Thirty-two percent of Pacific Northwest farmland is set to change hands in the next 15 years. In Washington state specifically, over 75 percent of farmers over 65 lack a succession plan or identified heir. At the same time, the ranks of beginning farmers have steadily declined and access to affordable land is listed as the top barrier for new and beginning farmers. 

Farmland for the Next Generation Training Program

Recognizing these challenges, AFT’s PNW team developed a training that brought together 32 service providers for an eight-week course rooted in the following goals: 

  • To ensure a new generation of farmers and ranchers can secure land to support viable agricultural operations, and 
  • To foster an expanding network of skilled agricultural service providers who offer training and technical assistance to support land access for farmers and ranchers in the Pacific Northwest. 

In response to conversations with land access partners in the region, the PNW adaptation shifted some of the course’s focus to a skills-based approach of how to provide the best support. In addition to the traditional topics of financial readiness, finding and assessing land, leasing and purchasing land, and non-traditional land access strategies, this inaugural cohort spent time exploring coaching skills, understanding power dynamics and systemic barriers to land access, and how to support immigrant and refugee farmers across language and cultural barriers.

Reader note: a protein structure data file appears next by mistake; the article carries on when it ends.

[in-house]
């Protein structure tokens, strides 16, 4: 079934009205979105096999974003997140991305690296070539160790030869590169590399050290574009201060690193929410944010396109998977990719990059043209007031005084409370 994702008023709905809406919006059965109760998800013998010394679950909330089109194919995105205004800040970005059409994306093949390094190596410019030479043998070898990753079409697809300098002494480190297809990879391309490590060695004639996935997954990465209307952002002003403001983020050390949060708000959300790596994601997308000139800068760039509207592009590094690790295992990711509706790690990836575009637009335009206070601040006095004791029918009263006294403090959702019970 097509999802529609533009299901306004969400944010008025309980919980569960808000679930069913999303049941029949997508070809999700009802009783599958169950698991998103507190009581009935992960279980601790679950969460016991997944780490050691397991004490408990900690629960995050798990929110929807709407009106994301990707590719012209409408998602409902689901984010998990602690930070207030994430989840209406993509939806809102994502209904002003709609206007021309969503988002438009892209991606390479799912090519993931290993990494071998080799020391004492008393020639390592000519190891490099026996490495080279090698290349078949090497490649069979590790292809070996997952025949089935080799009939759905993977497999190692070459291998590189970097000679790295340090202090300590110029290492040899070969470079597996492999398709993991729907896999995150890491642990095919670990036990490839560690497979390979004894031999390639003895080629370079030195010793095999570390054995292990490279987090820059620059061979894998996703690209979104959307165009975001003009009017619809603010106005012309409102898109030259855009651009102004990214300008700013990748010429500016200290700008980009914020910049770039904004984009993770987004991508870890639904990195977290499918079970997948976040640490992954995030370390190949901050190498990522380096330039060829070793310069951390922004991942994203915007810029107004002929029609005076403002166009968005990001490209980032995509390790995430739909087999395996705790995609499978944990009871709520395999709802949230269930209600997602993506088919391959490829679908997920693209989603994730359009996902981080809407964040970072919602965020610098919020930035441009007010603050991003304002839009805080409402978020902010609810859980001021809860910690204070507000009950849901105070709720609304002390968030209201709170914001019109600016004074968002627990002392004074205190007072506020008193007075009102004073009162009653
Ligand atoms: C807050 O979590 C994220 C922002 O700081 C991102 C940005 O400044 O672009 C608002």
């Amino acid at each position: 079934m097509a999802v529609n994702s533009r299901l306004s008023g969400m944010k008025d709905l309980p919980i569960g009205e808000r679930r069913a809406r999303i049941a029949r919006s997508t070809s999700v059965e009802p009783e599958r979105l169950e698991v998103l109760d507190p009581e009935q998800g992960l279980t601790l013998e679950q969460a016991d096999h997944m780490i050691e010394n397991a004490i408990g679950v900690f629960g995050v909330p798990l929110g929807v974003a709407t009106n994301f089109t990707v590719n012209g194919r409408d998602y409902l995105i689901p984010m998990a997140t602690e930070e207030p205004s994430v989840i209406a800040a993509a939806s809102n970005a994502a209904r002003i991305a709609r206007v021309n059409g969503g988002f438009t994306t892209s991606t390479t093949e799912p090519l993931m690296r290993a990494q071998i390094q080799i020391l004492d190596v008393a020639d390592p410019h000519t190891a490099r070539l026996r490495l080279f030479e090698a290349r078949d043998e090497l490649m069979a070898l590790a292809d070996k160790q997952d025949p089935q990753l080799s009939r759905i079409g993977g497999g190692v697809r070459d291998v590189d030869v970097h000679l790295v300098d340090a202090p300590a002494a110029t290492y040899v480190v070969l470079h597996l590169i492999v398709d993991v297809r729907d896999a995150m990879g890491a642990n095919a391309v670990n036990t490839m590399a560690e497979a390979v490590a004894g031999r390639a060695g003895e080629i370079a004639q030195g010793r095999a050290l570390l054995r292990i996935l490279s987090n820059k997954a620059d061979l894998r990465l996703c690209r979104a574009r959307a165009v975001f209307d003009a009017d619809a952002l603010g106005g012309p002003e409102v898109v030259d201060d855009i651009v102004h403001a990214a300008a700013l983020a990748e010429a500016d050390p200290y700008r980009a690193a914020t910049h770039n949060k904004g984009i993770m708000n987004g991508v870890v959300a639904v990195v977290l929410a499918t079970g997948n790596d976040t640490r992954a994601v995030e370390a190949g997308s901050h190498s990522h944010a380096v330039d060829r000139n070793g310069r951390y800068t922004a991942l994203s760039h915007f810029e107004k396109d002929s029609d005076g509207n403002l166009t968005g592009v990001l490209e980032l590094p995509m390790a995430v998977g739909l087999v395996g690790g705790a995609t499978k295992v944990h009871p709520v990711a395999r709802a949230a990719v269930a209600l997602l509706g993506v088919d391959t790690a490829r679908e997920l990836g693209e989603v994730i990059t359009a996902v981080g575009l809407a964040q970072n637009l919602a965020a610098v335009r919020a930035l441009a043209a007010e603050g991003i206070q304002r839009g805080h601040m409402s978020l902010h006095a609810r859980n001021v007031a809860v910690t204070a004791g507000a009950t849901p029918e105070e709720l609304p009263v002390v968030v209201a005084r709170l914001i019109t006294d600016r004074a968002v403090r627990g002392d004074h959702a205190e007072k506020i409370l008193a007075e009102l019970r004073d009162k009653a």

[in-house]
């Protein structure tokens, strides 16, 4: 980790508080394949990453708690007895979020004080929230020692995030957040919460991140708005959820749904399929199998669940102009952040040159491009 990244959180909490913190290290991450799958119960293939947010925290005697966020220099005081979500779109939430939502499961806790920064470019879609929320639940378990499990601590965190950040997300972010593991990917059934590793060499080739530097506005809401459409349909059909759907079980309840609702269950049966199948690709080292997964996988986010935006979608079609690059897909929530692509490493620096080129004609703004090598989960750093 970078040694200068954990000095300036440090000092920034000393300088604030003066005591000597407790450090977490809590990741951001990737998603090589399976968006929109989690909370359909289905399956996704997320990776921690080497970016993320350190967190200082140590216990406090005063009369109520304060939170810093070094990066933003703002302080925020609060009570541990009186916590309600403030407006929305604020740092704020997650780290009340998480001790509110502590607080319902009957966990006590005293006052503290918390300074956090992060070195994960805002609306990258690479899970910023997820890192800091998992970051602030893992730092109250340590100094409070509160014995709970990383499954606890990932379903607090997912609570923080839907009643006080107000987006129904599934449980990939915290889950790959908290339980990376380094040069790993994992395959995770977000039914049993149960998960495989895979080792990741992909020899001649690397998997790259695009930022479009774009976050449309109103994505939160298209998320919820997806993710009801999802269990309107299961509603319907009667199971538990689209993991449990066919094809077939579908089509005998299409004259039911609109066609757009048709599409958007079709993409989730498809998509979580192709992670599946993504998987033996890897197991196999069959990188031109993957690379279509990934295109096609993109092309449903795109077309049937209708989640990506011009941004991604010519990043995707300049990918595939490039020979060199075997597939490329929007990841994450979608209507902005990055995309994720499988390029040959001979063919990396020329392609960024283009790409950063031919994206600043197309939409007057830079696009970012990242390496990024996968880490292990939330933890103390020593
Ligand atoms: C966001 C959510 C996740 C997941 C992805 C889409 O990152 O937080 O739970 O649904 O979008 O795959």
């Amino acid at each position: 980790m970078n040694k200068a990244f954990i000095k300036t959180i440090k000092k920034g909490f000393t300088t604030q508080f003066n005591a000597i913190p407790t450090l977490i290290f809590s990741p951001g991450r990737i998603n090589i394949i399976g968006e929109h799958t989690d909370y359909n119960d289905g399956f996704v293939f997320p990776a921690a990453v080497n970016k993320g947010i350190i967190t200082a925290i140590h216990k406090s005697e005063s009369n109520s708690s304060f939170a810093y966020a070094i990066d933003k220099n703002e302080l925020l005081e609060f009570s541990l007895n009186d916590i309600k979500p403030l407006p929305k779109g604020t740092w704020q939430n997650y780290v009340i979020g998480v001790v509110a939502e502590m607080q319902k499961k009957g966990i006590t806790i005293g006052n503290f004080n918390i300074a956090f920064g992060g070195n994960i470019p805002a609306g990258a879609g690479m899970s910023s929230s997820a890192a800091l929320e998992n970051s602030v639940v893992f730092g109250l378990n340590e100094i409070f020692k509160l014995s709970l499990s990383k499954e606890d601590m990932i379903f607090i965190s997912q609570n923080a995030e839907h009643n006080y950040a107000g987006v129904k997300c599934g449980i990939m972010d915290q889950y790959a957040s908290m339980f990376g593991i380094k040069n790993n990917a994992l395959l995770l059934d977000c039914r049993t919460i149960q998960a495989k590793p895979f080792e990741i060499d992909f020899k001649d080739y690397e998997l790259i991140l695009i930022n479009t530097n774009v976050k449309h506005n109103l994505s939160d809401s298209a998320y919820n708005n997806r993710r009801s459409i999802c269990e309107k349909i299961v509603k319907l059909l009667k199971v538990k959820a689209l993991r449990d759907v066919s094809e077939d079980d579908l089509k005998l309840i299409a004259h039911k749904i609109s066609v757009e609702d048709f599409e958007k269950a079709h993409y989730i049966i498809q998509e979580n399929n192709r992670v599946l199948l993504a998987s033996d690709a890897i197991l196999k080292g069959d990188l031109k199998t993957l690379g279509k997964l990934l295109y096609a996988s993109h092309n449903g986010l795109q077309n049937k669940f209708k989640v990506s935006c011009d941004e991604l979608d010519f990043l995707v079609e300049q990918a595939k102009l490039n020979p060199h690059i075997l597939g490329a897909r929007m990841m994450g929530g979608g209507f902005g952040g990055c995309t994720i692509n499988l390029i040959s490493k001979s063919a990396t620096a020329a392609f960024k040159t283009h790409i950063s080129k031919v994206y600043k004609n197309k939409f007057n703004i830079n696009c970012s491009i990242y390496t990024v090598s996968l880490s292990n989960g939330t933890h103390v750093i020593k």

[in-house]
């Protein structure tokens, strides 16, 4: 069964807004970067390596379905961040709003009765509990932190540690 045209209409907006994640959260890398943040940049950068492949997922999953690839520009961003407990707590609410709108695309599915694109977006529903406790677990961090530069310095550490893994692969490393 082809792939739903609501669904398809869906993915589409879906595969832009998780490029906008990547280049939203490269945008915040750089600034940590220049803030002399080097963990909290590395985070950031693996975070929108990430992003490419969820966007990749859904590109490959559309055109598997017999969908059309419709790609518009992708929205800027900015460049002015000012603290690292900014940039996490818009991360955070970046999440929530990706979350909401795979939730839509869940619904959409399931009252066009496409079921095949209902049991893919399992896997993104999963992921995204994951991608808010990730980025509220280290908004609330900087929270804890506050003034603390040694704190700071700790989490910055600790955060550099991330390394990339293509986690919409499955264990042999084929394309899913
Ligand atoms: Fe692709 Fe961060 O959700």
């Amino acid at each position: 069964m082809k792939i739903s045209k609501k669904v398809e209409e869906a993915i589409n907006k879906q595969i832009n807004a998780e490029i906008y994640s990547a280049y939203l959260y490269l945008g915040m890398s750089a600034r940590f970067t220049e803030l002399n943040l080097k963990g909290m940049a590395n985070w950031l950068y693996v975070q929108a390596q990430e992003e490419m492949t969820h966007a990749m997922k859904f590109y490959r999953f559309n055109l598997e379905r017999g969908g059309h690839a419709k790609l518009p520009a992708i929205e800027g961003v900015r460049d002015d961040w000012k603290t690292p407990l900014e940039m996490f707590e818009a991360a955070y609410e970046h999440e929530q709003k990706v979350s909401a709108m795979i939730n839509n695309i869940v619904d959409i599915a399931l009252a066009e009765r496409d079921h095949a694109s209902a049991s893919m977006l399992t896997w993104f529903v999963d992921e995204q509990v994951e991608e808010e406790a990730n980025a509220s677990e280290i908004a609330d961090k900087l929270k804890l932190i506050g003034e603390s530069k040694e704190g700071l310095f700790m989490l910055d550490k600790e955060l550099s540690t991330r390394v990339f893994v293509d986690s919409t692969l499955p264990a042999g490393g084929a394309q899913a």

In a post-course survey, participants noted that they were already making strategic changes to reach a broader audience, including practicing the coaching model, marketing directly to underserved producers, being intentional in communication efforts for those for whom English is not a first language, exploring website user experience and readability, and more. 

Lending personal experience to this training was the PNW Regional Director, Addie Candib, who shared her personal struggles with land tenure in this blog for AFT. 

“I now understand there was a lot we could have done to prevent the heartbreak that ensued (a written lease agreement would have been a great start, for instance). But if not for my lived experience of unstable and insecure land tenure, I might not be where I am today.”  

Although the 8-week training has ended, the community built within this project will continue. Feedback from participants showed a desire for continued opportunities to share successes and failures, and to troubleshoot challenging areas together. Said one participant, “One of the greatest realizations for me was the number of folks out there that are working towards a similar vision of the future.  We are not working in isolation and together we can succeed.”